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    Feb 16 2012: There are of course many differences between any individuals within a culture or between individuals from differing cultures. We usually expect that to be true, even obvious. It is also true and less obvious that some individuals in differing cultures are more similar to each other than to members of their own culture. This variety within cultures points to the answer to the question of importance of any one aspect of culture. To some members of any culture, some aspects of culture are of more importance than some others. There need not be any supreme aspect of culture. Over the millennium, humans have retained those aspects of culture that have nourished enough members to be passed on to the the culture in general, to be appreciated by those members who can do so, either by nature or nurture.
    One of the problems being faced by America at the moment is the result of accommodating and nourishing aspects of culture which favor the sciences, such as higher mathematics and chemistry. This has led to a lack of appreciation of the other aspects of culture.
    If we can learn anything from history, it is that human beings are multifaceted creatures with diverse interests and talents. It is unwise to promote any one or a few of those parts of culture that we, as human beings, have developed over the centuries. Future shock is a reality, and it is worsened as a result of our nearsightedness concerning what a culture is, and what it needs to survive.
    Of course a culture needs sustainable production, education, transportation systems and business models, as well and the ability to defend itself against disease and foreign attacks. The sciences help us there. However to reach our goal to become the most successful human beings that we can become, we must provide political systems that are not under the control of the wealthy and powerful. We must provide for a broad range of interests, talents, and artistic and spiritual needs as well.
    We are as strong as the weakest part.
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    Feb 16 2012: There has to be a balance. The arts are just as important as the sciences. We need only to look at the physiology and neurology of our own brains to see why:

    http://www.ted.com/talks/lang/en/iain_mcgilchrist_the_divided_brain.html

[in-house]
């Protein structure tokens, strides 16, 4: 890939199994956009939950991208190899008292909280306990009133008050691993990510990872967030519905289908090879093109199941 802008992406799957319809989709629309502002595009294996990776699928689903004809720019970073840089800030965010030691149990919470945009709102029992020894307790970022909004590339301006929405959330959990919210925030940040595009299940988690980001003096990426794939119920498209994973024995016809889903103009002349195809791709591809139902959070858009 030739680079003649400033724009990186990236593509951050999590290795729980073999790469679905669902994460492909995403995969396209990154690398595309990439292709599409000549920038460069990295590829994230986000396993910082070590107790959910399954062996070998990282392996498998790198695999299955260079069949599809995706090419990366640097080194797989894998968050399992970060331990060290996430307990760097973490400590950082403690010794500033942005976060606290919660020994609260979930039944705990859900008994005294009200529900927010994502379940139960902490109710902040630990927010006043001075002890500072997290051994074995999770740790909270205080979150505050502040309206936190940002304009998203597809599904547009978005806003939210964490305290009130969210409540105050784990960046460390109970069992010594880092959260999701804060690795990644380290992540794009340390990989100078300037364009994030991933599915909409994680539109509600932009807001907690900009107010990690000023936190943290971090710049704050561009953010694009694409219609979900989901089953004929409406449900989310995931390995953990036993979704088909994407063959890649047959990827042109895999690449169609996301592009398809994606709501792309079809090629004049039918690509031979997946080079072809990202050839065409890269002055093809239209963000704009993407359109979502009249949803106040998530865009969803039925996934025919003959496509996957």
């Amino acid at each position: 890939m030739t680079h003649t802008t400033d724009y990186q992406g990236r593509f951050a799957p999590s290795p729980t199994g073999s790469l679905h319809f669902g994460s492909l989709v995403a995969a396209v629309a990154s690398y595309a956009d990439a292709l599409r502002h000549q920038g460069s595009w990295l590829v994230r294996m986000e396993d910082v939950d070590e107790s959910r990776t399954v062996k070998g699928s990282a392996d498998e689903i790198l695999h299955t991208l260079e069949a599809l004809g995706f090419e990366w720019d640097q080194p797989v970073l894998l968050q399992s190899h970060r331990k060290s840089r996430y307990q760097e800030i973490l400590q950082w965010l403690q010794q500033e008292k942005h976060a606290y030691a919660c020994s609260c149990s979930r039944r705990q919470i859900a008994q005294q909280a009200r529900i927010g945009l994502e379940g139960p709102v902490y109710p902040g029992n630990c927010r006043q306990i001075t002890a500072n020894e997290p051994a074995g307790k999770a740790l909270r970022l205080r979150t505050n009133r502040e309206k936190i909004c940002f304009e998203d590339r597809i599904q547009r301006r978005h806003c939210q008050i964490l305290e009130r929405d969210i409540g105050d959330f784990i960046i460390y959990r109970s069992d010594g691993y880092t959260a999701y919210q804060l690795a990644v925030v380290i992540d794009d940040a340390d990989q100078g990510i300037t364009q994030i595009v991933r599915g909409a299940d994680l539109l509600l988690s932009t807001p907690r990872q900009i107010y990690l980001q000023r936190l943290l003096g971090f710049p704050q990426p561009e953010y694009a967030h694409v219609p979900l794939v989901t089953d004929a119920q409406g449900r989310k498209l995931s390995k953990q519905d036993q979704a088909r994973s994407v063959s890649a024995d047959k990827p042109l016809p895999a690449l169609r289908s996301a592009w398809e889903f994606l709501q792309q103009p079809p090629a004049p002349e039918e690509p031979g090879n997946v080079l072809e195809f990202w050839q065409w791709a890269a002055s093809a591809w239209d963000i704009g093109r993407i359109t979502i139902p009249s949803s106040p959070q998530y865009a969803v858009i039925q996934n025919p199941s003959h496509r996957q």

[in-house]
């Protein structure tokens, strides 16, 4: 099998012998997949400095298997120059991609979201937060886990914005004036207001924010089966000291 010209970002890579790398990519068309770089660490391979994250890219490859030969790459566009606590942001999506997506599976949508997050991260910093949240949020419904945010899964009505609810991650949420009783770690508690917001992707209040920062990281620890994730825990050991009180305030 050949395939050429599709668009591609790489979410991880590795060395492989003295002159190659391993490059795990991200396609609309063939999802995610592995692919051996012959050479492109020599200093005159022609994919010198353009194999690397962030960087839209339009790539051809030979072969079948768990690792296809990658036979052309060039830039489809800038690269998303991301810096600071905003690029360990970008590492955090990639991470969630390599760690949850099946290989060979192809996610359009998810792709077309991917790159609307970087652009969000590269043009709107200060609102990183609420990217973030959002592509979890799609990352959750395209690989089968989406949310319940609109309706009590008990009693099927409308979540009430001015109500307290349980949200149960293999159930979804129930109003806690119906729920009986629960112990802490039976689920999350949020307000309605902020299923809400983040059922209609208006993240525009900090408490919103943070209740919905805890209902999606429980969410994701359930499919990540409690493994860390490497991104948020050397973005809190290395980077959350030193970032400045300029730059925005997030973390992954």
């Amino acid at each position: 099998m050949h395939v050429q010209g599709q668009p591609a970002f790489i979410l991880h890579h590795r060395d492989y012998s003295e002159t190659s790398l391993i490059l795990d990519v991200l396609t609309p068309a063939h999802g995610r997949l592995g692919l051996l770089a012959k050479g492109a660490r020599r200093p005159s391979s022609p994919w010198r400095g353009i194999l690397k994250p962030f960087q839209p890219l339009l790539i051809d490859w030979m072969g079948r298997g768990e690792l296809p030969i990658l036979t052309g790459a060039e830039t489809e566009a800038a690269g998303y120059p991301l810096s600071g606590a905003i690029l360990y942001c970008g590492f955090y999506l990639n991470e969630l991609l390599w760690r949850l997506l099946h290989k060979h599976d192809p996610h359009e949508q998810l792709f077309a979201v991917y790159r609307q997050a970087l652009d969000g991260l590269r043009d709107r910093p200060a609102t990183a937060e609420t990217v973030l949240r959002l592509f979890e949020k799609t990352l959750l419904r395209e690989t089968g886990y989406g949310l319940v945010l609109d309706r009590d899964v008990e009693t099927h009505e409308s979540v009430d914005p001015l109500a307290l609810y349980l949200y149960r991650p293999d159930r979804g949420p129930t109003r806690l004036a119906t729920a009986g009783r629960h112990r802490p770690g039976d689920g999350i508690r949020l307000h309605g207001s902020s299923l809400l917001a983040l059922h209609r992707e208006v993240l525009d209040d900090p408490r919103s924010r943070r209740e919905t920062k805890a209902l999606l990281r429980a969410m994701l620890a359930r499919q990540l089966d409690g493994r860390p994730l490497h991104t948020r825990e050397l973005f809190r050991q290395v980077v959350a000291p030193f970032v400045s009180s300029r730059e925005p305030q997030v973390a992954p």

• Feb 15 2012: I've always thought about this one...

    I think there's some attractive element of boundlessness when talking about the arts. In a world of rules and right or wrong answers in maths or science, I feel it's relaxing to be able to push the boundaries in whatever way you want: nothing in music or art is wrong, everything is a new step into the unknown.

    The arts also seem more accessible to me. It's comparatively easy to engage in a play or concert than to take pleasure in an equation or theory, and in general people can get more out of them. Whats the point in living without pleasure?

    However, the arts are slightly limited in this respect. An opera isn't going to cure cancer. Although we may be more culturally developed had we indulged solely in the arts, it simply can't be applied to our everyday lives.

    For me, the arts are less of a priority, but there's nothing better to relax with than an instrument or your favourite CD!
    • Feb 15 2012: True, opera isn't going to cure cancer. I do feel, however, that the arts and things such as science and math are of equal importance. I, for one, wouldn't say there is no "wrong" music or art piece, etc. There is some "bad" music out there, and I'm not just talking personal opinion. There's a wrong way to play a piece of music, and there's a wrong way to drawing a portrait - and I'm not talking "style" or "interpretation" either.

      The arts are a reflection of things, certain aspects, of this world, and draws us to see those things.

      Science and math are just another way to explore that. In this way I feel the arts are necessary.
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    Feb 15 2012: The sciences and mathematics are a way of explaining the world but it is only through art that someone can express their creativity